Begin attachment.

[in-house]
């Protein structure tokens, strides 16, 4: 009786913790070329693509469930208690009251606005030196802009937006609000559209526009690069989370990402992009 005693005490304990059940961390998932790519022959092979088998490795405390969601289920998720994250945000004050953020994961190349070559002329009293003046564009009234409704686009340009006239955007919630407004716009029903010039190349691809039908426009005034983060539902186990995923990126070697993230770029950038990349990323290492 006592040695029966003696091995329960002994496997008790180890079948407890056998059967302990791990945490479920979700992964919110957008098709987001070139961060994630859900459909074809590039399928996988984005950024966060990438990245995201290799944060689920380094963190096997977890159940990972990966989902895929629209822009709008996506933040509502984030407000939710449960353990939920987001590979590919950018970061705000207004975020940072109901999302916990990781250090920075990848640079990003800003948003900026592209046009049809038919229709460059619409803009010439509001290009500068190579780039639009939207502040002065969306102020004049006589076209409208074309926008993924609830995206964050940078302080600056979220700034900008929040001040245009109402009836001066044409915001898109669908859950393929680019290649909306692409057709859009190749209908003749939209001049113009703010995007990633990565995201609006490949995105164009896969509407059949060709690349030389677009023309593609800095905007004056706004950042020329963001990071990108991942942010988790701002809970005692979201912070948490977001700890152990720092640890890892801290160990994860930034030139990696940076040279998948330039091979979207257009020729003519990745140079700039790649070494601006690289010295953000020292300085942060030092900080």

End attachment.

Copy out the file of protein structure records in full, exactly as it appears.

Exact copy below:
[in-house]
């Protein structure tokens, strides 16, 4: 009786913790070329693509469930208690009251606005030196802009937006609000559209526009690069989370990402992009 005693005490304990059940961390998932790519022959092979088998490795405390969601289920998720994250945000004050953020994961190349070559002329009293003046564009009234409704686009340009006239955007919630407004716009029903010039190349691809039908426009005034983060539902186990995923990126070697993230770029950038990349990323290492 006592040695029966003696091995329960002994496997008790180890079948407890056998059967302990791990945490479920979700992964919110957008098709987001070139961060994630859900459909074809590039399928996988984005950024966060990438990245995201290799944060689920380094963190096997977890159940990972990966989902895929629209822009709008996506933040509502984030407000939710449960353990939920987001590979590919950018970061705000207004975020940072109901999302916990990781250090920075990848640079990003800003948003900026592209046009049809038919229709460059619409803009010439509001290009500068190579780039639009939207502040002065969306102020004049006589076209409208074309926008993924609830995206964050940078302080600056979220700034900008929040001040245009109402009836001066044409915001898109669908859950393929680019290649909306692409057709859009190749209908003749939209001049113009703010995007990633990565995201609006490949995105164009896969509407059949060709690349030389677009023309593609800095905007004056706004950042020329963001990071990108991942942010988790701002809970005692979201912070948490977001700890152990720092640890890892801290160990994860930034030139990696940076040279998948330039091979979207257009020729003519990745140079700039790649070494601006690289010295953000020292300085942060030092900080």